Since Russia’s invasion last year, Ukraine’s demographic outlook has worsened even more dramatically. Vast numbers of Ukraine’s citizens — mostly women and children — have fled the war for the European Union and Russia. Reputable demographers peg its current population at well under 30 million. The longer the war continues, the more losses Ukraine will suffer, and the greater will be the destruction of its cities, infrastructure, and arable land. 

This mounting damage is likely to discourage many refugees from returning to Ukraine anytime soon. A European demographic study published last year indicated that by 2040, Ukraine’s working age population could fall by a third of its present size, with the number of children declining to half its pre-war level. 

Demography is not necessarily destiny, but such shocking projections bode ill for Ukraine’s economic prosperity and societal dynamism. The future they portend is a vicious circle of decline. Under such circumstances, simply manning a substantial standing army as a counter to much more populous Russia would be a challenge for Ukraine, let alone mastering and maintaining a large arsenal of NATO-standard weaponry. The more resources it must devote to its military, the fewer it will have for launching new commercial ventures and building a productive civilian economy.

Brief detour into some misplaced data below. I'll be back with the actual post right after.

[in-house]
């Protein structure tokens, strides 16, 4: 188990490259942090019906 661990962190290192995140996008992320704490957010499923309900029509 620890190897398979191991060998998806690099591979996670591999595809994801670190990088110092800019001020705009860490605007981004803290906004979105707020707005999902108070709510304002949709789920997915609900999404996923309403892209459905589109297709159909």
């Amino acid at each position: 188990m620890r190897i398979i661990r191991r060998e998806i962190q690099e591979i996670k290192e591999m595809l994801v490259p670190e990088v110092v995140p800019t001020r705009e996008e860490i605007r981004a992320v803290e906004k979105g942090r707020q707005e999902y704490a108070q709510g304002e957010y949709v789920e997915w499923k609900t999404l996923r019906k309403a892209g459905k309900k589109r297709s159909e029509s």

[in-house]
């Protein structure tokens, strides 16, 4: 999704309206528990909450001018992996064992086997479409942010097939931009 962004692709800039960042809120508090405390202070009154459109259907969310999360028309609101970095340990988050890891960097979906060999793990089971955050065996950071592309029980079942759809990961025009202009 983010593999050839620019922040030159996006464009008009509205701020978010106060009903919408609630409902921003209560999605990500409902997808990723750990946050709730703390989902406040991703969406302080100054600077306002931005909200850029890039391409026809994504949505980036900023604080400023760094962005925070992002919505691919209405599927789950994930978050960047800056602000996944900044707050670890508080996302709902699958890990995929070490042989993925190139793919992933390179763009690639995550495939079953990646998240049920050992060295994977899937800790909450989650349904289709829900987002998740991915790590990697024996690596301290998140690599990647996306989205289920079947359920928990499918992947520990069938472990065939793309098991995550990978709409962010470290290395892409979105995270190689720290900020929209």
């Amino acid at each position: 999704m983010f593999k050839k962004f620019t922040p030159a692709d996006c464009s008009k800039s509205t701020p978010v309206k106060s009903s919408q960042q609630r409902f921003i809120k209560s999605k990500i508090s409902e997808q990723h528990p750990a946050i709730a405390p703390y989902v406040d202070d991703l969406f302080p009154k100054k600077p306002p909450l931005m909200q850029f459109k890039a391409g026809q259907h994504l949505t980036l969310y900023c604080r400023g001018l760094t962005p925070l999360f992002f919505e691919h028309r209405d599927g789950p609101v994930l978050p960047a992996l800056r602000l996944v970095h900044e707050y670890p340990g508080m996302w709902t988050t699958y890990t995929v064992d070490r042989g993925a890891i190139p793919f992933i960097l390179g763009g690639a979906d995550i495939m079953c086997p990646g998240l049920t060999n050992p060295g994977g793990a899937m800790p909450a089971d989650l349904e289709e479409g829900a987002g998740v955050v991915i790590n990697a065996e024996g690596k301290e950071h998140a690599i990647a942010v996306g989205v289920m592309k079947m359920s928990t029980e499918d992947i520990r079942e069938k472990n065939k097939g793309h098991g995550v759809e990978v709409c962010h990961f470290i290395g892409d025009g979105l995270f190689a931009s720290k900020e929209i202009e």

Ukraine’s agricultural sector – one of the bedrocks of its economy — has already contracted dramatically